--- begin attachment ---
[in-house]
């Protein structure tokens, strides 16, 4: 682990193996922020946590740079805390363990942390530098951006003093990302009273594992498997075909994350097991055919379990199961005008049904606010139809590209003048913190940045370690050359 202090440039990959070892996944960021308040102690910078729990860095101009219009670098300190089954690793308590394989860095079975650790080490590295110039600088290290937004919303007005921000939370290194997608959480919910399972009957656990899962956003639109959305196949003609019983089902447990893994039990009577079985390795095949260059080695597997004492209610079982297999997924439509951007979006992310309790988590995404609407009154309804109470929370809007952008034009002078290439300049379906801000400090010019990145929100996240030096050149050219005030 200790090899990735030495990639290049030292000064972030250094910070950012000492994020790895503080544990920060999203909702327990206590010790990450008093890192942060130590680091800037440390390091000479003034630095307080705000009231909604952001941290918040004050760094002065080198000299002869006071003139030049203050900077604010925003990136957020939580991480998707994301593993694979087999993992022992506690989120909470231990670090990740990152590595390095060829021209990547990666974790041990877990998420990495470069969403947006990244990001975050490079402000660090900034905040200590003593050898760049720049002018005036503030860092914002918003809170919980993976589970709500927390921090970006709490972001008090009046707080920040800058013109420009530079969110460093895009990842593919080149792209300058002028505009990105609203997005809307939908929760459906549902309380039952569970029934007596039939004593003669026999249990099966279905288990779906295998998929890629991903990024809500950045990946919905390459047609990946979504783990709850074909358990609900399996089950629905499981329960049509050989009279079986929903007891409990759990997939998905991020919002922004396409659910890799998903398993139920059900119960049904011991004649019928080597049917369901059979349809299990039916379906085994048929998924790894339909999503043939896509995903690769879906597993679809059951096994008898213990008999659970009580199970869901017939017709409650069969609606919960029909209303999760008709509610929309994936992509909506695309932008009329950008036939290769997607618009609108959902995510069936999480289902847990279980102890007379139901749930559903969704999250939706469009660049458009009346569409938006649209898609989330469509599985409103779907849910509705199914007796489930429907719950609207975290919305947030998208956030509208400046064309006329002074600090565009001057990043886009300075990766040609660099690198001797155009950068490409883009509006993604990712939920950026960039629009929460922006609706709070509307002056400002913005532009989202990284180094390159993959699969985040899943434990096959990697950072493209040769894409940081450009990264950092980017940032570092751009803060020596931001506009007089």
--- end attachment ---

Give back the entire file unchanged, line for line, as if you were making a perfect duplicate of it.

[in-house]
């Protein structure tokens, strides 16, 4: 682990193996922020946590740079805390363990942390530098951006003093990302009273594992498997075909994350097991055919379990199961005008049904606010139809590209003048913190940045370690050359 202090440039990959070892996944960021308040102690910078729990860095101009219009670098300190089954690793308590394989860095079975650790080490590295110039600088290290937004919303007005921000939370290194997608959480919910399972009957656990899962956003639109959305196949003609019983089902447990893994039990009577079985390795095949260059080695597997004492209610079982297999997924439509951007979006992310309790988590995404609407009154309804109470929370809007952008034009002078290439300049379906801000400090010019990145929100996240030096050149050219005030 200790090899990735030495990639290049030292000064972030250094910070950012000492994020790895503080544990920060999203909702327990206590010790990450008093890192942060130590680091800037440390390091000479003034630095307080705000009231909604952001941290918040004050760094002065080198000299002869006071003139030049203050900077604010925003990136957020939580991480998707994301593993694979087999993992022992506690989120909470231990670090990740990152590595390095060829021209990547990666974790041990877990998420990495470069969403947006990244990001975050490079402000660090900034905040200590003593050898760049720049002018005036503030860092914002918003809170919980993976589970709500927390921090970006709490972001008090009046707080920040800058013109420009530079969110460093895009990842593919080149792209300058002028505009990105609203997005809307939908929760459906549902309380039952569970029934007596039939004593003669026999249990099966279905288990779906295998998929890629991903990024809500950045990946919905390459047609990946979504783990709850074909358990609900399996089950629905499981329960049509050989009279079986929903007891409990759990997939998905991020919002922004396409659910890799998903398993139920059900119960049904011991004649019928080597049917369901059979349809299990039916379906085994048929998924790894339909999503043939896509995903690769879906597993679809059951096994008898213990008999659970009580199970869901017939017709409650069969609606919960029909209303999760008709509610929309994936992509909506695309932008009329950008036939290769997607618009609108959902995510069936999480289902847990279980102890007379139901749930559903969704999250939706469009660049458009009346569409938006649209898609989330469509599985409103779907849910509705199914007796489930429907719950609207975290919305947030998208956030509208400046064309006329002074600090565009001057990043886009300075990766040609660099690198001797155009950068490409883009509006993604990712939920950026960039629009929460922006609706709070509307002056400002913005532009989202990284180094390159993959699969985040899943434990096959990697950072493209040769894409940081450009990264950092980017940032570092751009803060020596931001506009007089």